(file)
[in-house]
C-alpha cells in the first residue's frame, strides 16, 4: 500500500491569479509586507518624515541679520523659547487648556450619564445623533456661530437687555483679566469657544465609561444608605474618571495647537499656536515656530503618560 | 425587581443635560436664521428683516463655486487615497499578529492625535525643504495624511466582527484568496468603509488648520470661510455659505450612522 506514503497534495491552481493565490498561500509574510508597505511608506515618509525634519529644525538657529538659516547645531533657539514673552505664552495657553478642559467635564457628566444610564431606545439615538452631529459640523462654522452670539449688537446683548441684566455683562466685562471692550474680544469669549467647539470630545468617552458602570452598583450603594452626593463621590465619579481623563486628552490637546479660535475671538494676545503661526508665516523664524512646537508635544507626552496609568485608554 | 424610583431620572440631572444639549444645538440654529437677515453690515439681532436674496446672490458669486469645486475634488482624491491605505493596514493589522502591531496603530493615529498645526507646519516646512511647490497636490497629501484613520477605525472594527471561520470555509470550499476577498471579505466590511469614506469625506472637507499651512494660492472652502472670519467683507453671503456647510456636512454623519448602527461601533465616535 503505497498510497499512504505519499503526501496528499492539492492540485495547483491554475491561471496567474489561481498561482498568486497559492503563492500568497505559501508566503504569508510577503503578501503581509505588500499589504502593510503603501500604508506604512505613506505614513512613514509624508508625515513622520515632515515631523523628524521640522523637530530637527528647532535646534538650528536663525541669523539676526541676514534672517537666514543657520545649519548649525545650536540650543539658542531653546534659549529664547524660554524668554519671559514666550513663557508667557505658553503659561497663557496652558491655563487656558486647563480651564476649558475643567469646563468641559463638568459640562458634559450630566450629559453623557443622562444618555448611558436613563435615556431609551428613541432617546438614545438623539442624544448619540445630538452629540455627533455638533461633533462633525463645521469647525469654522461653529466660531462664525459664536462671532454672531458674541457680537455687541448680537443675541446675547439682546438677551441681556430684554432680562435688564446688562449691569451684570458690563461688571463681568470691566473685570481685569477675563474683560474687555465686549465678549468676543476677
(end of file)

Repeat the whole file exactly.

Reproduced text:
[in-house]
C-alpha cells in the first residue's frame, strides 16, 4: 500500500491569479509586507518624515541679520523659547487648556450619564445623533456661530437687555483679566469657544465609561444608605474618571495647537499656536515656530503618560 | 425587581443635560436664521428683516463655486487615497499578529492625535525643504495624511466582527484568496468603509488648520470661510455659505450612522 506514503497534495491552481493565490498561500509574510508597505511608506515618509525634519529644525538657529538659516547645531533657539514673552505664552495657553478642559467635564457628566444610564431606545439615538452631529459640523462654522452670539449688537446683548441684566455683562466685562471692550474680544469669549467647539470630545468617552458602570452598583450603594452626593463621590465619579481623563486628552490637546479660535475671538494676545503661526508665516523664524512646537508635544507626552496609568485608554 | 424610583431620572440631572444639549444645538440654529437677515453690515439681532436674496446672490458669486469645486475634488482624491491605505493596514493589522502591531496603530493615529498645526507646519516646512511647490497636490497629501484613520477605525472594527471561520470555509470550499476577498471579505466590511469614506469625506472637507499651512494660492472652502472670519467683507453671503456647510456636512454623519448602527461601533465616535 503505497498510497499512504505519499503526501496528499492539492492540485495547483491554475491561471496567474489561481498561482498568486497559492503563492500568497505559501508566503504569508510577503503578501503581509505588500499589504502593510503603501500604508506604512505613506505614513512613514509624508508625515513622520515632515515631523523628524521640522523637530530637527528647532535646534538650528536663525541669523539676526541676514534672517537666514543657520545649519548649525545650536540650543539658542531653546534659549529664547524660554524668554519671559514666550513663557508667557505658553503659561497663557496652558491655563487656558486647563480651564476649558475643567469646563468641559463638568459640562458634559450630566450629559453623557443622562444618555448611558436613563435615556431609551428613541432617546438614545438623539442624544448619540445630538452629540455627533455638533461633533462633525463645521469647525469654522461653529466660531462664525459664536462671532454672531458674541457680537455687541448680537443675541446675547439682546438677551441681556430684554432680562435688564446688562449691569451684570458690563461688571463681568470691566473685570481685569477675563474683560474687555465686549465678549468676543476677